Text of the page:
These new emojis, called Introji, help introverts communicate their needs

Courtesy of Rebecca Lynch

Sometimes it’s hard for us introverts to communicate our needs in the moment, whether we want to be left alone or leave the party right now. Designer Rebecca Lynch hopes to change that with her creation—Introji, which are emojis for introverts.

Lynch, an introvert, was in a relationship with a fellow introvert who needed more space than she did. The more she reached out to her boyfriend, the more he seemed to withdraw. She created Introji to be a system for her and her boyfriend to better communicate their respective needs, she tells I, D.

"Out of power."

“Out of power.”

I'm charging.

“I’m charging.”

"Fully charged!"

“Fully charged!”

Ultimately, the relationship ended, but Lynch continued working on her designs, thinking Introji would help introverts in all kinds of situations.

Emojis are small digital icons used to express an emotion or idea in electronic communication. “Emojis are usually about social activities, like going out, dancing, and having drinks, rather than quiet activities like reading or watching movies,” Lynch says. Like many introverts, she’d rather text than call, and emojis give context to messages. But the “quiet activities” that she and other introverts prefer weren’t represented among the current emojis.

"Shhh, reading."

“Shhh, reading.”

"Shh, listening."

“Shh, listening.”

"Shh, working/gaming."

“Shh, working/gaming.”

"I'm in my bubble and I'm OK!"

“I’m in my bubble and I’m OK!”

The other purpose, she says, involves “letting people know that I need space, or conversely that I’d want to give them space while still letting them know I care.”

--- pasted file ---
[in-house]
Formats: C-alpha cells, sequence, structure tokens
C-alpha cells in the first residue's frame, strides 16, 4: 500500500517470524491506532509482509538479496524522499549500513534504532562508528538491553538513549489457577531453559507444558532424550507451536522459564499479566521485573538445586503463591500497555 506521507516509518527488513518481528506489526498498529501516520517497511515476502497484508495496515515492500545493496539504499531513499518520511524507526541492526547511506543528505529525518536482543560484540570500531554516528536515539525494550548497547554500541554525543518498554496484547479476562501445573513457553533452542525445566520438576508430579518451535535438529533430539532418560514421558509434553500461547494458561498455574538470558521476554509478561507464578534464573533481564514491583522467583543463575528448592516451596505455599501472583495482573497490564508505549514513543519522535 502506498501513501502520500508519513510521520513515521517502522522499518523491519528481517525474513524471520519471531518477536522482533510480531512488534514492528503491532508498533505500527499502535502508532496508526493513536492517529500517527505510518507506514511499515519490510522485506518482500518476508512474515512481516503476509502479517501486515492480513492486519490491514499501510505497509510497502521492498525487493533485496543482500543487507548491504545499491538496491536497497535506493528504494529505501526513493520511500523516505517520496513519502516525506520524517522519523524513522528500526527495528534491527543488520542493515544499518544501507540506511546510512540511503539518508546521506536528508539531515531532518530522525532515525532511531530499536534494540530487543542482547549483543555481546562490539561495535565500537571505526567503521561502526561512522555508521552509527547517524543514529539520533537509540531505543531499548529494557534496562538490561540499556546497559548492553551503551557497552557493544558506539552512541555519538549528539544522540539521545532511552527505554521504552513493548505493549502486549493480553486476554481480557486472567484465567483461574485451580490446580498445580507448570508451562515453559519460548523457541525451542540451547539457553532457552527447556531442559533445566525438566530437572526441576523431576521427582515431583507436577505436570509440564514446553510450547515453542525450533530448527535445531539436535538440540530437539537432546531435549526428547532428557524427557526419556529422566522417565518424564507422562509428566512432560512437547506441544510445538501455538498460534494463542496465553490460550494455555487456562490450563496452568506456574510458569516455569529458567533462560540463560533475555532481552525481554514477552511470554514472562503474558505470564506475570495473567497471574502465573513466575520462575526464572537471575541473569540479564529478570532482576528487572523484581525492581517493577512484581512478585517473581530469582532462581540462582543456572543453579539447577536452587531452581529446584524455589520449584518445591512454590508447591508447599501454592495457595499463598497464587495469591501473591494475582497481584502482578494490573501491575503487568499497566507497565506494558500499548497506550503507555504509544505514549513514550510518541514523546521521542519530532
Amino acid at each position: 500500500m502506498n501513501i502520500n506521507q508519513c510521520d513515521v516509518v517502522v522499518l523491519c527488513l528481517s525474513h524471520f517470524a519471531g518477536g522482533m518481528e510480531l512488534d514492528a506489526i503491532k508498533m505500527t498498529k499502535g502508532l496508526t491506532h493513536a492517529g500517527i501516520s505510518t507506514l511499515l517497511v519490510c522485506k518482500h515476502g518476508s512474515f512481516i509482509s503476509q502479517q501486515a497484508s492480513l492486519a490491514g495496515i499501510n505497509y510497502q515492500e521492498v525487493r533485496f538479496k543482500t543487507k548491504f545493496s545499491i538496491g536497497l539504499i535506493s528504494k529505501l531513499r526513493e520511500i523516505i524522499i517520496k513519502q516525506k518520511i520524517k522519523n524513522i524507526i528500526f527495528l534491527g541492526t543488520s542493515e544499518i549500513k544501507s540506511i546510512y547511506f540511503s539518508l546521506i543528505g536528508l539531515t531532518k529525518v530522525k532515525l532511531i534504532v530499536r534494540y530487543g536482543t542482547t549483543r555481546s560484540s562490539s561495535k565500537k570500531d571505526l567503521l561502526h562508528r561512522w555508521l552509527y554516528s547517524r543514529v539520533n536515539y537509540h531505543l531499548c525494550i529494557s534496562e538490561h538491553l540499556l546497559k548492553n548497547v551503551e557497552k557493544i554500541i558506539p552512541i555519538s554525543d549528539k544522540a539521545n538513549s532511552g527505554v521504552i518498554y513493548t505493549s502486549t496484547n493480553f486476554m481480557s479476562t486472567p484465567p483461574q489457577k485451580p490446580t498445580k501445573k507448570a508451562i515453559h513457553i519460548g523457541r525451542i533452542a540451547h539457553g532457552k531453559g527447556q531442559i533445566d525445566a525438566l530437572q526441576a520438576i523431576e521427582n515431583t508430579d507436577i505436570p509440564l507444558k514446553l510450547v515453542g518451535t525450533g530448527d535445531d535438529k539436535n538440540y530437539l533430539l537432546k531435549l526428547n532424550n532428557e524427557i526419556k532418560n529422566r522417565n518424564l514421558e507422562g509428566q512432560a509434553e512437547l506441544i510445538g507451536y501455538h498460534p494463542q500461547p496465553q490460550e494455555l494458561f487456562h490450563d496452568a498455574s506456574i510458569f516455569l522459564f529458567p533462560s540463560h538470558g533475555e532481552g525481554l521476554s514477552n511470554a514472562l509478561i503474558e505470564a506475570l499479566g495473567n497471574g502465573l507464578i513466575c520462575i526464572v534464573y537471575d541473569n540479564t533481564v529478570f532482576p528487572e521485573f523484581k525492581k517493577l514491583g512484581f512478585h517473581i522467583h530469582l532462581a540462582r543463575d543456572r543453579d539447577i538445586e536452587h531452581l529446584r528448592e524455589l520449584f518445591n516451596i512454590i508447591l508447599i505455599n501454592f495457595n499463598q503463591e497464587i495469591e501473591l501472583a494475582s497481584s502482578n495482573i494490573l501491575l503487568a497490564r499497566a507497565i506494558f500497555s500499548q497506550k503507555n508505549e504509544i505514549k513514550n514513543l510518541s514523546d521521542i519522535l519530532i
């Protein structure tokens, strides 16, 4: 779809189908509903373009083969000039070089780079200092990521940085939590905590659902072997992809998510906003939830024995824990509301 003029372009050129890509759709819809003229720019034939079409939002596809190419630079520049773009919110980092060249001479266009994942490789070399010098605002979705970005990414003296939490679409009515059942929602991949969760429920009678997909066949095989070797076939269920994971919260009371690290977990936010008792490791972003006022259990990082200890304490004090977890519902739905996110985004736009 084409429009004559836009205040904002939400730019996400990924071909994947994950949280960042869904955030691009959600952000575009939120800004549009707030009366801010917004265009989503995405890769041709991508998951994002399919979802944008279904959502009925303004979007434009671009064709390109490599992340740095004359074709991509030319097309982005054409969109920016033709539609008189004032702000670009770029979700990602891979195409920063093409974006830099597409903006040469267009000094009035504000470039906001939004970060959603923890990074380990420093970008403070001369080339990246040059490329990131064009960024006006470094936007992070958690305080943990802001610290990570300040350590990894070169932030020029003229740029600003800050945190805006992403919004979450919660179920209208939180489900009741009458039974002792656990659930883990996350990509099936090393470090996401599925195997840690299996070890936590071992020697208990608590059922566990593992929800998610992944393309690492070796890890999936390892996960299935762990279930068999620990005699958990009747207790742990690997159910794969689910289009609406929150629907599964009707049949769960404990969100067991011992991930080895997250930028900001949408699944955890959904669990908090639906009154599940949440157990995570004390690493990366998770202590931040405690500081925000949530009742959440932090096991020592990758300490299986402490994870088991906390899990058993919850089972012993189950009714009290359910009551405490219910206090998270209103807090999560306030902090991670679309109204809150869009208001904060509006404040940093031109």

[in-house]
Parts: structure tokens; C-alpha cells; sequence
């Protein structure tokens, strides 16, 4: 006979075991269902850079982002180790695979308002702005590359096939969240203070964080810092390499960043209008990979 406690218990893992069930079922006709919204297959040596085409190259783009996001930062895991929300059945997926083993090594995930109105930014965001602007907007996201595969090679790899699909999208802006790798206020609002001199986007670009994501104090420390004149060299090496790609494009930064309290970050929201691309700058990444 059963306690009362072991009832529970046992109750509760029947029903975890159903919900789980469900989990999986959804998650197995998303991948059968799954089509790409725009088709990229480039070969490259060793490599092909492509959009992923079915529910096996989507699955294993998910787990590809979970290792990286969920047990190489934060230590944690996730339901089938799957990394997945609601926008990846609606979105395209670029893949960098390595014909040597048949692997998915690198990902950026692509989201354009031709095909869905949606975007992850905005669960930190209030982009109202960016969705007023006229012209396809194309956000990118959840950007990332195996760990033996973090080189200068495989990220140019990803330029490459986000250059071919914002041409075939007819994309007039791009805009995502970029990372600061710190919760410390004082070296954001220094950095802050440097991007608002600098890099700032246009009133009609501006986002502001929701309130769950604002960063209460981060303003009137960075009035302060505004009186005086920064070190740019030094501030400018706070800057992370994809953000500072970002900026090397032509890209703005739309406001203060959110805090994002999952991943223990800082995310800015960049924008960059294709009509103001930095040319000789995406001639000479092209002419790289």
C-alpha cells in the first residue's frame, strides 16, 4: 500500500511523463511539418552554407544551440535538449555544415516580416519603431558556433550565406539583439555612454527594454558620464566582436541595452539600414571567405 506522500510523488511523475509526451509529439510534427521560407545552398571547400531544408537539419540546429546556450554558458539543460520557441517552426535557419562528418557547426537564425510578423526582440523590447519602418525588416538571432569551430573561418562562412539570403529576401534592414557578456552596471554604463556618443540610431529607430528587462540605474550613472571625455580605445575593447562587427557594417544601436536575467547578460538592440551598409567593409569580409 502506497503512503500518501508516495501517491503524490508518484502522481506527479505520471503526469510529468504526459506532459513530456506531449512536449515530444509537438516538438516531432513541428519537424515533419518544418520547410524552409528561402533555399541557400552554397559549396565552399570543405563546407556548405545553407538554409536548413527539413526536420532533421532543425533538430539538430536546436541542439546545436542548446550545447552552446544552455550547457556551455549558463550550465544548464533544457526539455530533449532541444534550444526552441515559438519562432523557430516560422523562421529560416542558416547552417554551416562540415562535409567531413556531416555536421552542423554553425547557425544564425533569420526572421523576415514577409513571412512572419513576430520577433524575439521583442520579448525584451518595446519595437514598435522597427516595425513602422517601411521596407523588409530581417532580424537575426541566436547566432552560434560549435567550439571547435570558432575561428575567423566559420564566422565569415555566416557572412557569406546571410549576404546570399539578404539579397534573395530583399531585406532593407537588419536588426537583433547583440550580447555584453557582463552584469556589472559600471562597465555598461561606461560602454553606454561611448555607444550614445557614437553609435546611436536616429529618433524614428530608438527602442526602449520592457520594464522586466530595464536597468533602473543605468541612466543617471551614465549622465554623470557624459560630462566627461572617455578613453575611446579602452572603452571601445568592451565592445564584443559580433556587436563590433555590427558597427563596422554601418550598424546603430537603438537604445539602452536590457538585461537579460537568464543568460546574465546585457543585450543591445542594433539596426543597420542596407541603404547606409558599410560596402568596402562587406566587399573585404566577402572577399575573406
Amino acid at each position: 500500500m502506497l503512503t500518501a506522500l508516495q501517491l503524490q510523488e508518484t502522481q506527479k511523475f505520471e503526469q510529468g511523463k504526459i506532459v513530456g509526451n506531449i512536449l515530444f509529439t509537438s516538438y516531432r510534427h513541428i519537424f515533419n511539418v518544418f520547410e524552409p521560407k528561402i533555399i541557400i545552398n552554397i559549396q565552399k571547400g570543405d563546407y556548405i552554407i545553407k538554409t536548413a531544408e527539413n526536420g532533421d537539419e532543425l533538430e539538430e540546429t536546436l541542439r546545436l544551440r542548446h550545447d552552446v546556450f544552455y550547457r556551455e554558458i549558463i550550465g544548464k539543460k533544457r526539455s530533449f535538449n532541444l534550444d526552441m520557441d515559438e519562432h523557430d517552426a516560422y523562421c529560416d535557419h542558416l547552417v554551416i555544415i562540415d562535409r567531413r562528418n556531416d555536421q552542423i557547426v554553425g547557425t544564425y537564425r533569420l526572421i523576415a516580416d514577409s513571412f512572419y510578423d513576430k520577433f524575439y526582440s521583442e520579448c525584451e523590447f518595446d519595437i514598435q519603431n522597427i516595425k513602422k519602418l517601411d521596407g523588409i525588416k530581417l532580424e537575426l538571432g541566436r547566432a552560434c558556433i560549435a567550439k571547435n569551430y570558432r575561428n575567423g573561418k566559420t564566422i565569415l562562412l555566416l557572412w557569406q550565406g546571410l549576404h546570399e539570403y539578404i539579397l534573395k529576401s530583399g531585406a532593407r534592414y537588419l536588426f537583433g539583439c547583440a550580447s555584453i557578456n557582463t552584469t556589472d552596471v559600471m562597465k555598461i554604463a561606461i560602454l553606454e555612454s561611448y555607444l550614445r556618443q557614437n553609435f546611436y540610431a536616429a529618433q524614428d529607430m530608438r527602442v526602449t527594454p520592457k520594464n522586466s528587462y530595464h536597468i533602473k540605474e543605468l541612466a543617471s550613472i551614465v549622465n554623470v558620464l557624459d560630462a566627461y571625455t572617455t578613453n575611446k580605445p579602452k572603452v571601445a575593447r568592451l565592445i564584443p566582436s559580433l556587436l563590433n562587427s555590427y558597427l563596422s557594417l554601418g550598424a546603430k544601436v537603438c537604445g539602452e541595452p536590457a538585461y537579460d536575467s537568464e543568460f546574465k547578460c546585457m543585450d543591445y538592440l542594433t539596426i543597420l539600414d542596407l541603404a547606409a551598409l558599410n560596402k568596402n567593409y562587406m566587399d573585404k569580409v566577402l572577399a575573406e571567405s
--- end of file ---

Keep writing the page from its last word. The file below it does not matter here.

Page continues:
"Giving you space."

“Giving you space.”

"Giving you time."

“Giving you time.”

"No to the invite, but thank you."

“No to the invite, but thank you.”

There are also some distress calls included in the series.

"I'm in my bubble and I can't get out."

“I’m in my bubble and I can’t get out.”

"Drowning."

“Drowning.”

"I'm worried about the number of people."

“I’m worried about the number of people.”

"Going away."

“Going away.”

"Leaving the party."

“Leaving the party.”

The emojis are still in the development phase, and Lynch encourages anyone who’s interested to make suggestions on her community Facebook page, where she has over 30 designs.

One of Lynch’s favorite Introji designs: the “togetherness” Introji, “which represents the delicate balance of quiet time and companionship I imagined when creating the designs.”

"Let's sit quietly and do our own thing."

“Let’s sit quietly and do our own thing.”

UPDATE (4/4/15): Rebecca Lynch is asking all Introji supporters to donate money in any amount to fund the creation of an Introji app that will be available for both iOS and Android devices. Visit the Introji campaign on Indiegogo before May 7 to donate.


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Read this: Who introverts are (and who they’re not)



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